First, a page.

INVESTMENT legend Warren Buffett's Dublin-based insurance giant wants to extend on its €700m deal with VHI – if it can hammer out assurances about the future of the market here with the Government.
Berkshire Hathaway Reinsurance, which already covers half of VHI's €1.4bn book, wants to do a three-year deal with the State-owned insurer, but needs assurances from the Minister for Health James Reilly and on the future of health insurance in Ireland, it is understood.
The uncertain future of VHI itself could hinder ongoing discussions on a further deal – such as whether it will continue to be a State-owned company in the long term, whether it will be sold outright, broken up and sold in parts, or restructured, particularly if a Universal Health Insurance model is introduced here.
VHI chief executive John O'Dwyer plans to propose a Universal Insurance pilot scheme when he speaks at an industry event this week. It is believed he will suggest that the scheme, which is the model that exists in the Netherlands and has been favoured by the health minister, be trialled with school-age children here.
A serious sticking point to a bigger Berkshire deal for VHI is risk equalisation – the system that compensates VHI for taking on older and riskier clients, which is the 'anti-cherrypicking' move brought in by the European Commission earlier this year.
"A risk equalisation pathway needs to be nailed down to get Warren Buffett's Berkshire to sign a longer deal with VHI," a source said. However, private players like Laya and GloHealth maintain that this levy has triggered soaring premium prices, which have risen in double digits.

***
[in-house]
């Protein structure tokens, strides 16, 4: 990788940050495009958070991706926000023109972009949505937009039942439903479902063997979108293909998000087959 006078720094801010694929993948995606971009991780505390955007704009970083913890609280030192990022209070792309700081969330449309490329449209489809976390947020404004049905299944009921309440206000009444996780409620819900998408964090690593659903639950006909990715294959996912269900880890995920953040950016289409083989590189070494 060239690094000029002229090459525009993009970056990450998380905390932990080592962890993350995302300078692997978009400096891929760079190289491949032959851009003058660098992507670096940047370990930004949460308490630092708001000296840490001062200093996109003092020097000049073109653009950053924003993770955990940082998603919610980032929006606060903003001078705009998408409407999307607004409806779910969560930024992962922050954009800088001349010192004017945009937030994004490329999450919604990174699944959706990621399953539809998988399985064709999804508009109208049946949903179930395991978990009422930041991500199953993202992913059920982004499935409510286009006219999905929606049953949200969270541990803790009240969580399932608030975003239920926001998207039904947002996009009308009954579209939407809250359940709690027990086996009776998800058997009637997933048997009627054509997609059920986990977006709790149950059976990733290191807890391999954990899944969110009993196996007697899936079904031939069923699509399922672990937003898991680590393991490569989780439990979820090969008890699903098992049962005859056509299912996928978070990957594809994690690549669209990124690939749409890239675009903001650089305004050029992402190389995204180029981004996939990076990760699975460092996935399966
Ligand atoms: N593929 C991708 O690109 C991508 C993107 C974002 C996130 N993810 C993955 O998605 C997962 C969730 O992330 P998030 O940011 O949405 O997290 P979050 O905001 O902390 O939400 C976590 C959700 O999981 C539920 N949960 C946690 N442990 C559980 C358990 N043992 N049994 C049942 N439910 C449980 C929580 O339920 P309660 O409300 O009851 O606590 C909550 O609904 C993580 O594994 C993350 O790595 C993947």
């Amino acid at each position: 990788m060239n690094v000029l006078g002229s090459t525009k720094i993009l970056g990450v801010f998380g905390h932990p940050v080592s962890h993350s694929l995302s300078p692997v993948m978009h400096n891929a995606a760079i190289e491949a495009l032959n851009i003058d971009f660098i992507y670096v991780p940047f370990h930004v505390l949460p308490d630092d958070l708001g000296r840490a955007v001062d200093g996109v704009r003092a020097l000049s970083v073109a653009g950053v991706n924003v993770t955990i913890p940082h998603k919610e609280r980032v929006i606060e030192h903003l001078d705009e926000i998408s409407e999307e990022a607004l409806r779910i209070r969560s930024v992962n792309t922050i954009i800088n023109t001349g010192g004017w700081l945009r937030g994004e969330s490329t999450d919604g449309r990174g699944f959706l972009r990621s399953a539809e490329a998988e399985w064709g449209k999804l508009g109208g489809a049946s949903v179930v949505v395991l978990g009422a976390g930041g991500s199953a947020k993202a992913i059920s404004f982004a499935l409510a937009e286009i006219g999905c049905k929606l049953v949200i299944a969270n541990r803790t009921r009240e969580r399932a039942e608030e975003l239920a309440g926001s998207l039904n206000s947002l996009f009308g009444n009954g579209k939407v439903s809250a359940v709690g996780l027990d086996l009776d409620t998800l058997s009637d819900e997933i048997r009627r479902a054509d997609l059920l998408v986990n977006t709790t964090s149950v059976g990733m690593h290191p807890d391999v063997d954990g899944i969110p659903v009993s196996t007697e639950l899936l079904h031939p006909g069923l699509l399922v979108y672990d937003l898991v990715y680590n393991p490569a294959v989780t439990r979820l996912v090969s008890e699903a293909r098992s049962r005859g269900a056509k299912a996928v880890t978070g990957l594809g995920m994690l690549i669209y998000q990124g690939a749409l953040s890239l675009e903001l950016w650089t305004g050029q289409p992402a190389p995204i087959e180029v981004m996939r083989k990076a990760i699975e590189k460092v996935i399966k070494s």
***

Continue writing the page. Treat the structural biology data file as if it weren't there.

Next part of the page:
The hugely controversial attempt to charge health insurance companies for beds in public hospitals earlier this year nearly put the kibosh on the first VHI deal with Berkshire, the Sunday Independent has learned.
More certainty about the future of the market would also improve VHI's marketability if it is to be sold, another industry source suggested. "VHI can be built up into a saleable business if the way is clear on risk equalisation."
The current one-year deal between Berkshire and VHI – which is saving taxpayers up to €150m in terms of recapitalisation from the Central Bank before an end-of-year deadline – needs to be extended to three years for full capital minimising effect.
Berkshire Hathaway Reinsurance's Dublin 2 base is headed by Viviana Pascoletti, an Italian actuary with a US and Irish reinsurance industry background. Although it has had an Irish office for many years, this is the company's first major deal here. Buffett gets both a fee and a premium income, it is understood.
"We don't talk to newspapers," an executive at the Mount Street office said when telephoned last week.
International consultants McKinsey had a hand in advising on strategy and cost-cutting at VHI over the past year.